Disclosure committees and the disclosure process need the right information reported through appropriate channels to function effectively. If there isn’t timely access to the needed information, their effectiveness is diminished. To that end, the CFO should take the lead in delineating the roles and responsibilities of this committee, individual executives, financial and public reporting preparers, and other contributors to the disclosure process.
- Engage internal stakeholders.
The CFO should engage peers in the C-suite and across business units, functions and geographies, as well as appropriate subject-matter experts in complex areas, by making them aware of significant matters under their auspices having disclosure implications. If issues in a specific domain that have potential disclosure implications arise, the responsible executive has a duty to ensure sufficient resources are brought to bear to obtain the necessary insights to satisfy the disclosure requirements.
- Support and empower individual at-risk executives.
Executives who own activities, decisions and information having significant public reporting implications should be empowered with a clear mandate, have the authority to initiate positive change and be adequately resourced. Escalation protocols should facilitate unfiltered communications to the certifying officers and the audit committee on sensitive matters.
- Encourage at-risk executives to think before signing.
Many organizations support the Sarbanes-Oxley Section 302 quarterly executive certifications with an internal sub-certification process in which others charged with reporting and disclosure responsibilities represent, via their signatures, that they provided appropriate information for external reporting and disclosure purposes and maintain appropriate internal controls. All at-risk executives should give careful thought to whether they discharged their respective disclosure responsibilities before signing these “backup certifications.”
- Forge a chain of accountability.
Backup sub-certifications provide a “chain of certifications,” but they do not necessarily provide assurance that reliable information is being furnished to management and preparers for timely disclosure. As an alternative, a “chain of accountability” arises from clearly linking required disclosures to the internal reporting processes that are designed to deliver the necessary information in a timely manner to those making disclosure decisions. For disclosure processes that pertain to critical issues, such as cyber breaches, the company should encourage the responsible executives to evaluate the related risk and control points, understand the sources of relevant data (which are likely not from traditional or finance-related information), identify gaps, and formulate action plans to close the gaps.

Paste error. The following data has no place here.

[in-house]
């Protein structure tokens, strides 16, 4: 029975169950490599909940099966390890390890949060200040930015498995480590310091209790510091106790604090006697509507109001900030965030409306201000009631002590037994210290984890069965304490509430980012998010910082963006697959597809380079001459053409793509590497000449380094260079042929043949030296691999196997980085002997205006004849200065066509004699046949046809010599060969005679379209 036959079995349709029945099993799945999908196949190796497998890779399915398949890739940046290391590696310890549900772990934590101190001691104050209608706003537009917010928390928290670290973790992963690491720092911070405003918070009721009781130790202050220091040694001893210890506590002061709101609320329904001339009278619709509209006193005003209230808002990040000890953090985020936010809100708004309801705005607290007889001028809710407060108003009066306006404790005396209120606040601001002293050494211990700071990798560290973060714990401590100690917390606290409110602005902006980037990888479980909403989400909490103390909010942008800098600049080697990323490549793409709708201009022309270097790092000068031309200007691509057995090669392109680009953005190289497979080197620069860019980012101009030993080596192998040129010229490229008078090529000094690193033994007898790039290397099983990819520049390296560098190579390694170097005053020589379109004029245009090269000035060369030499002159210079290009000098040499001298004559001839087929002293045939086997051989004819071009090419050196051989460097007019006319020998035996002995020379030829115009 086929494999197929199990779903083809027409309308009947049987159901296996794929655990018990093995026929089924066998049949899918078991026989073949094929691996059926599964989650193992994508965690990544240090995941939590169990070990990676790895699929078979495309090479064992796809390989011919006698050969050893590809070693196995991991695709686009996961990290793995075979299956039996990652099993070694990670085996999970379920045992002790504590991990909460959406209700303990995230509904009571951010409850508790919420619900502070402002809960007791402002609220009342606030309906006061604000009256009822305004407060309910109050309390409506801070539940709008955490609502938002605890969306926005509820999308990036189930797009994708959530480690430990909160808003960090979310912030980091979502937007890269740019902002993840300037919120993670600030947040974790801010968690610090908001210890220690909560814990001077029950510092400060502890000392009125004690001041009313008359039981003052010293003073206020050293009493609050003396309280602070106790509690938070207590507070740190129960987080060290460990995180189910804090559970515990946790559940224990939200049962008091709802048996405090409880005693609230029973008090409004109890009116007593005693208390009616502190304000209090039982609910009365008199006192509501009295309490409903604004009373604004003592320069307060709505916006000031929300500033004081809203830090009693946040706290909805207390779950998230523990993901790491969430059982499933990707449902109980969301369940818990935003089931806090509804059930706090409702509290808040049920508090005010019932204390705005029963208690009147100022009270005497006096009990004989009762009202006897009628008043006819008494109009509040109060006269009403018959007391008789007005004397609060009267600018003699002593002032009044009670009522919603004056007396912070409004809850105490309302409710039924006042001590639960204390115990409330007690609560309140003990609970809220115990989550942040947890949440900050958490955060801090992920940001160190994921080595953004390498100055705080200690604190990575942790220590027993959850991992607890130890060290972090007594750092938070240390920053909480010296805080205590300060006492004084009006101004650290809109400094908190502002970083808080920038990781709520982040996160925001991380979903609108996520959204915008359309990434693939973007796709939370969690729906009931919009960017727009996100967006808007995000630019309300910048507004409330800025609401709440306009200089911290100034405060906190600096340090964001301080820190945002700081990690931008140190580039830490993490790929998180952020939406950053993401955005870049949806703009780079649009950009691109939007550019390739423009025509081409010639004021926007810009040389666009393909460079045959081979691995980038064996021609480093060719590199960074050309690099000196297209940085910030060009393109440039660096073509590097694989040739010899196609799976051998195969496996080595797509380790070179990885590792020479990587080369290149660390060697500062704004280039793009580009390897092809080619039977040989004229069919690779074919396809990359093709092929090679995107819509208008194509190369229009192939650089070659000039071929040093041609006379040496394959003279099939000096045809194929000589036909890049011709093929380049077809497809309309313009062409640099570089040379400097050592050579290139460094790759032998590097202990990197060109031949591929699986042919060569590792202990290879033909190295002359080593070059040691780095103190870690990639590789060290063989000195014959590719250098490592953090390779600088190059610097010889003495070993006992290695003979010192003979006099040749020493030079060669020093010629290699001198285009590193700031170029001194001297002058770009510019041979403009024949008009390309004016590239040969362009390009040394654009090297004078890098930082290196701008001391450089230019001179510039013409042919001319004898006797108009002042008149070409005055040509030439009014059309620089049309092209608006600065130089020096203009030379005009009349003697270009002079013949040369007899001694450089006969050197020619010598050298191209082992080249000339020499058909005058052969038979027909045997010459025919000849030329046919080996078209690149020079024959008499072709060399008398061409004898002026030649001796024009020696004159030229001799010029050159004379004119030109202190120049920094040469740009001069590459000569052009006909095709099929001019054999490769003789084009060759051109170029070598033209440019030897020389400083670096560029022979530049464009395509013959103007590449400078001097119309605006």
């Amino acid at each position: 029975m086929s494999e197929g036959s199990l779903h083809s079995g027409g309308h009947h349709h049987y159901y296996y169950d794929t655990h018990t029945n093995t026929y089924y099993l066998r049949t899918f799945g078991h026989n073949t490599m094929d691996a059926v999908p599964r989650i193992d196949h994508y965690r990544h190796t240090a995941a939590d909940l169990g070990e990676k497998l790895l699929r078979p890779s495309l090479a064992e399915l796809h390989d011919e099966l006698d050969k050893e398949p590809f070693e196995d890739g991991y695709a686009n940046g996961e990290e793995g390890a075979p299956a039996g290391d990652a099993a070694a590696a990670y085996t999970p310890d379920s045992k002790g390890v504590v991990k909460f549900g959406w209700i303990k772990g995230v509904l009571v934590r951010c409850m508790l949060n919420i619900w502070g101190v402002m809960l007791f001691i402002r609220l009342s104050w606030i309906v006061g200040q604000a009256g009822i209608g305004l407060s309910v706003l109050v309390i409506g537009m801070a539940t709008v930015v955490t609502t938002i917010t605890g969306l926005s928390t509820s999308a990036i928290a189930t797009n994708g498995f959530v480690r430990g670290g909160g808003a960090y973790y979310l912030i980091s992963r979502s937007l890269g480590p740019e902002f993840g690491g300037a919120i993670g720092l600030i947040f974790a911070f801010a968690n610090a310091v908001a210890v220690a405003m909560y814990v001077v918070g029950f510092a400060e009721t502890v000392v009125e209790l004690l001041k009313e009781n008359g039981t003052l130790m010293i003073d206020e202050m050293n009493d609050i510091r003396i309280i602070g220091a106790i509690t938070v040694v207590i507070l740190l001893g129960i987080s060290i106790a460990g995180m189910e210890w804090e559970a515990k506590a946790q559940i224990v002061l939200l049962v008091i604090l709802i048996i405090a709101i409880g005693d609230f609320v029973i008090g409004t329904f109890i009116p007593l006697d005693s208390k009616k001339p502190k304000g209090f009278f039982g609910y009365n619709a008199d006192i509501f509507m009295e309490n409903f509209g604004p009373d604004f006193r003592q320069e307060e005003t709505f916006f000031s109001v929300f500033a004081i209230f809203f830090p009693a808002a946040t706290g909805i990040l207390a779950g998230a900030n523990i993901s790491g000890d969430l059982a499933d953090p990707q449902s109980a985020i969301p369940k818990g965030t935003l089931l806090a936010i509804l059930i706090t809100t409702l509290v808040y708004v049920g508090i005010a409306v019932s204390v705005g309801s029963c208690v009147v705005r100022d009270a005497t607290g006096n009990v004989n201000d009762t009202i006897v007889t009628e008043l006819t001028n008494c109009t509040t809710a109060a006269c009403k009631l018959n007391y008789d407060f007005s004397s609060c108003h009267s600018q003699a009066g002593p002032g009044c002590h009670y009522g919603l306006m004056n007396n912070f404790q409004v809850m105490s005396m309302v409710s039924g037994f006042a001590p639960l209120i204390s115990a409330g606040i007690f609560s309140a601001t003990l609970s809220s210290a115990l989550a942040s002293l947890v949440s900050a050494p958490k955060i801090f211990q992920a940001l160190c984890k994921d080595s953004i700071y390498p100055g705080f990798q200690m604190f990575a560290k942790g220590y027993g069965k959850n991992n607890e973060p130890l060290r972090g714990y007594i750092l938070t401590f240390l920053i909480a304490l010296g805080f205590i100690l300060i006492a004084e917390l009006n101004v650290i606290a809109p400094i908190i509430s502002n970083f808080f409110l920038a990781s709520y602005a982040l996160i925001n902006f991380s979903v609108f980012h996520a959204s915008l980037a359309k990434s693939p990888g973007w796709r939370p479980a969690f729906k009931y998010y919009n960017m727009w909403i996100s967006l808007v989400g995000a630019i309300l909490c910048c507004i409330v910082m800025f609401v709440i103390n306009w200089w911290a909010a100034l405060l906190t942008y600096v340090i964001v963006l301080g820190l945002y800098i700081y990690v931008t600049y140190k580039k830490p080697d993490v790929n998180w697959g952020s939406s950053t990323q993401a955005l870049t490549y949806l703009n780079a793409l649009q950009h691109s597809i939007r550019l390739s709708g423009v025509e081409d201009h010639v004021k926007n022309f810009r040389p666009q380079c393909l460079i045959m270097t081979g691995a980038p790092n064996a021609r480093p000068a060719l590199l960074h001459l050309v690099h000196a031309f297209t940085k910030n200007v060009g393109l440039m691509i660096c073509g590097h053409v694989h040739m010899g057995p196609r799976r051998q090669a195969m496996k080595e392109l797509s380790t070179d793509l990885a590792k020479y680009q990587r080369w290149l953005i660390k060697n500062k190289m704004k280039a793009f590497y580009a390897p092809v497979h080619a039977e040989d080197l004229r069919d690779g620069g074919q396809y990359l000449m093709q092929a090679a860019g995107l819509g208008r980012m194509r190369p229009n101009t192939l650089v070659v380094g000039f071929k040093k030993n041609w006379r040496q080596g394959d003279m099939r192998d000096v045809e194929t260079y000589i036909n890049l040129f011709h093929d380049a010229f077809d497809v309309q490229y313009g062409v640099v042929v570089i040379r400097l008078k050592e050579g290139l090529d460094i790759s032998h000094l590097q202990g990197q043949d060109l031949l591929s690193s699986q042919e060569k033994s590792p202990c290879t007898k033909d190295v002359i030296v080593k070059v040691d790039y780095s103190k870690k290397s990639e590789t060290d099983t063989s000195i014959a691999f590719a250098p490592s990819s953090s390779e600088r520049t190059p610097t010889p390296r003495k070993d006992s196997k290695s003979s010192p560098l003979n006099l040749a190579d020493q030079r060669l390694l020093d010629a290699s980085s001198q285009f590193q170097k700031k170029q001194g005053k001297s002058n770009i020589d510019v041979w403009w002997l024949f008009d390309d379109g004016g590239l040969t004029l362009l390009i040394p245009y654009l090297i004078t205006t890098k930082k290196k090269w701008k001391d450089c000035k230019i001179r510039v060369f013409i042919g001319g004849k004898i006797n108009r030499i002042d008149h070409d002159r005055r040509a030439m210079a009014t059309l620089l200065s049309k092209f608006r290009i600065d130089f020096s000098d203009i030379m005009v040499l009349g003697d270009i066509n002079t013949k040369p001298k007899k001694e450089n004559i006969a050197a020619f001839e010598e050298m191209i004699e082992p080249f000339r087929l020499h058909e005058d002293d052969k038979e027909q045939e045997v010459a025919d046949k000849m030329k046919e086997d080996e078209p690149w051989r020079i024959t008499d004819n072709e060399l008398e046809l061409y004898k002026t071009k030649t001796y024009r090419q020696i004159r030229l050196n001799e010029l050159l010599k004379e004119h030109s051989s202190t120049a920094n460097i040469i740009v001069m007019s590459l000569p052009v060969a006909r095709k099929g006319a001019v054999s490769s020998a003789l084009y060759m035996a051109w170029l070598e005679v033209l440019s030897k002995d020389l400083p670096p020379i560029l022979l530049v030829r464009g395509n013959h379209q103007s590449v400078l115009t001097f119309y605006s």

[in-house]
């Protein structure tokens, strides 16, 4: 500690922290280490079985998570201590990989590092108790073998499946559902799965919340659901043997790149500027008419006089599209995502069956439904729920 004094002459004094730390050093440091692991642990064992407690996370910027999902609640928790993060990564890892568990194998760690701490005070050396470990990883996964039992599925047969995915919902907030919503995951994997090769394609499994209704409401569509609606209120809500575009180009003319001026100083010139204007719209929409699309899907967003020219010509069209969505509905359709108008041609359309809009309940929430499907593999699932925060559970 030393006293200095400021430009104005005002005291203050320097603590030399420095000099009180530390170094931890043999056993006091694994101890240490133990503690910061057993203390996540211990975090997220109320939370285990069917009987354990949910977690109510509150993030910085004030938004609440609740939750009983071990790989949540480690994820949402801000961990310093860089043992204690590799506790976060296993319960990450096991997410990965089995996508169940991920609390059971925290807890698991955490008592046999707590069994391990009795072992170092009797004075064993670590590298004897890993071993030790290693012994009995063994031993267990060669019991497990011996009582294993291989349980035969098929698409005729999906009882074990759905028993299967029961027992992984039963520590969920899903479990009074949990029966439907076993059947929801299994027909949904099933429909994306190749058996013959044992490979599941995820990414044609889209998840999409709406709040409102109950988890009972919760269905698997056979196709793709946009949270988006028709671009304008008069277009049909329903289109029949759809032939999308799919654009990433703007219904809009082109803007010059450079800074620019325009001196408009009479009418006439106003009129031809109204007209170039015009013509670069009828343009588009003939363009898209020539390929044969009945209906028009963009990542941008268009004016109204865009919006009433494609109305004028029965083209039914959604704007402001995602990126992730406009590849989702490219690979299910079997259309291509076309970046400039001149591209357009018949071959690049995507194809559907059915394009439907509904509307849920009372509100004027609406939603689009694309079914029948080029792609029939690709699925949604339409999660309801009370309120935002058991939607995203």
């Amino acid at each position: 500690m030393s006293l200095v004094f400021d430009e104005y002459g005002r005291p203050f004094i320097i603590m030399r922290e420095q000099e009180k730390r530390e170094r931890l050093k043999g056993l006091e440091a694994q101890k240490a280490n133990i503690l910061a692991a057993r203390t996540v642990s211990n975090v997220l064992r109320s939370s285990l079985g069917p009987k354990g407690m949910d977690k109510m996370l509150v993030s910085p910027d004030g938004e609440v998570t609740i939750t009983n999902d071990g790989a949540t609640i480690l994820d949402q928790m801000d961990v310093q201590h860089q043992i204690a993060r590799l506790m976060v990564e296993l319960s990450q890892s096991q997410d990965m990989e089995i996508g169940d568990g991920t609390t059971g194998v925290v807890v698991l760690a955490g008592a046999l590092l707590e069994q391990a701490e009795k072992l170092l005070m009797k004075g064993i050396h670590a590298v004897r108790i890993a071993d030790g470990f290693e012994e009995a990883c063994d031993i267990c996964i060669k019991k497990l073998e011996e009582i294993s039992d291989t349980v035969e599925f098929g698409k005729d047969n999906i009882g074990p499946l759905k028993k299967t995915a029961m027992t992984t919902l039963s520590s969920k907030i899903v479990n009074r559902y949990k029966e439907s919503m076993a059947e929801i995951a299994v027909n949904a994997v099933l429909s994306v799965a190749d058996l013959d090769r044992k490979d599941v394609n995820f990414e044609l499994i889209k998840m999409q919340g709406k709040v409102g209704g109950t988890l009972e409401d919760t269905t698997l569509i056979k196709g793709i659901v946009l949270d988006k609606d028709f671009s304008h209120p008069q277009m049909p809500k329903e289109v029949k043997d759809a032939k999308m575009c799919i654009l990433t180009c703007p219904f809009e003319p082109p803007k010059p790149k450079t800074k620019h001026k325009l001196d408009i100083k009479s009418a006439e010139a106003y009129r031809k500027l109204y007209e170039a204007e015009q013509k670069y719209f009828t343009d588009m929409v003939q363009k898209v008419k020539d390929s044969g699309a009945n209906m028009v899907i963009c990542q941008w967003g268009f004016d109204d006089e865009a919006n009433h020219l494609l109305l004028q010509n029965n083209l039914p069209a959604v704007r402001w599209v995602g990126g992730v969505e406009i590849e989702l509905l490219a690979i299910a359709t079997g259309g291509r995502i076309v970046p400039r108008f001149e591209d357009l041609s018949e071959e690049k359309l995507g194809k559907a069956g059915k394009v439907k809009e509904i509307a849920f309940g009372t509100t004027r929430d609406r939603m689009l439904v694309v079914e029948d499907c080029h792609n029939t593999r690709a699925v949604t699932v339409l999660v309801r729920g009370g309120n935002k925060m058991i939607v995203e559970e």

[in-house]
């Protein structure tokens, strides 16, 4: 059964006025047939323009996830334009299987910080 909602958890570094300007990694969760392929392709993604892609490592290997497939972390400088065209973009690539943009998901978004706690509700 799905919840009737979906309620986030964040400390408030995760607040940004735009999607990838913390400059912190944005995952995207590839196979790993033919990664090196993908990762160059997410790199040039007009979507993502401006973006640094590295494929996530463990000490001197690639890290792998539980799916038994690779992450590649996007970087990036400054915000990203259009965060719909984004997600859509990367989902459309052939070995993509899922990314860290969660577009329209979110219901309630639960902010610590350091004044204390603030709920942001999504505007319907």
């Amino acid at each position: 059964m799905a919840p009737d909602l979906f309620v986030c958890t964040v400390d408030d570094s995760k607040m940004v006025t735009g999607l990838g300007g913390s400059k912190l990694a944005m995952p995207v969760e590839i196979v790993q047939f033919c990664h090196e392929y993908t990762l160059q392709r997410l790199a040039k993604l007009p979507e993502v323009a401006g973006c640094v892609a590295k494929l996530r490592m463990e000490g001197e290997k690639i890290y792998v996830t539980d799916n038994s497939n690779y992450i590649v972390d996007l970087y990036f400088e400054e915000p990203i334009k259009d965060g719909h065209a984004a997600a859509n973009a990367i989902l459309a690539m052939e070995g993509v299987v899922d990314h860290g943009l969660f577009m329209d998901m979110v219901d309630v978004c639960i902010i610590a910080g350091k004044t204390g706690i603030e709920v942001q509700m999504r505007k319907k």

- Evaluate the disclosure process.
It is not lost on CFOs that the quarterly certifications they sign assert that they are “responsible for establishing and maintaining disclosure controls and procedures.” To that end, periodic assessments of the disclosure infrastructure should consider the organization’s performance expectations, incentive compensation programs and other behavior-influencing practices that may impact fair reporting. The CFO and disclosure committee should monitor emerging disclosure risks and determine whether any aspects of the company’s culture could impede the goal of fair reporting. Responsible executives should be encouraged to escalate any concerns regarding the efficacy of disclosure controls and procedures.
- Make it clear that personal accountability is expanding.
ESG and other emerging non-financial reporting and disclosure requirements are increasing the volume of non-financial data incorporated in SEC filings. As such, CFOs must ensure non-financial data is collected and calculated with sufficiently rigorous completeness, accuracy and consistency.
The SolarWinds enforcement action is hardly the first time SEC officials have emphasized the need to avoid generic disclosures in favor of accurate and complete accounts of material risks, including those related to cybersecurity. In July, SEC Chairperson Gary Gensler asserted that companies and investors alike “would benefit if this disclosure were made in a more consistent, comparable, and decision-useful way.” In his speech, Gensler noted, “Our markets depend on a basic bargain. Investors get to decide which risks to take so long as companies raising money from the public make full, fair, and truthful disclosure.”
The SEC has put public reporting companies on notice. Fulfilling their end of this bargain now requires CFOs to take a more active, hands-on role in helping colleagues avoid personal liability for violating federal securities laws.
This article originally appeared on Forbes CFO Network.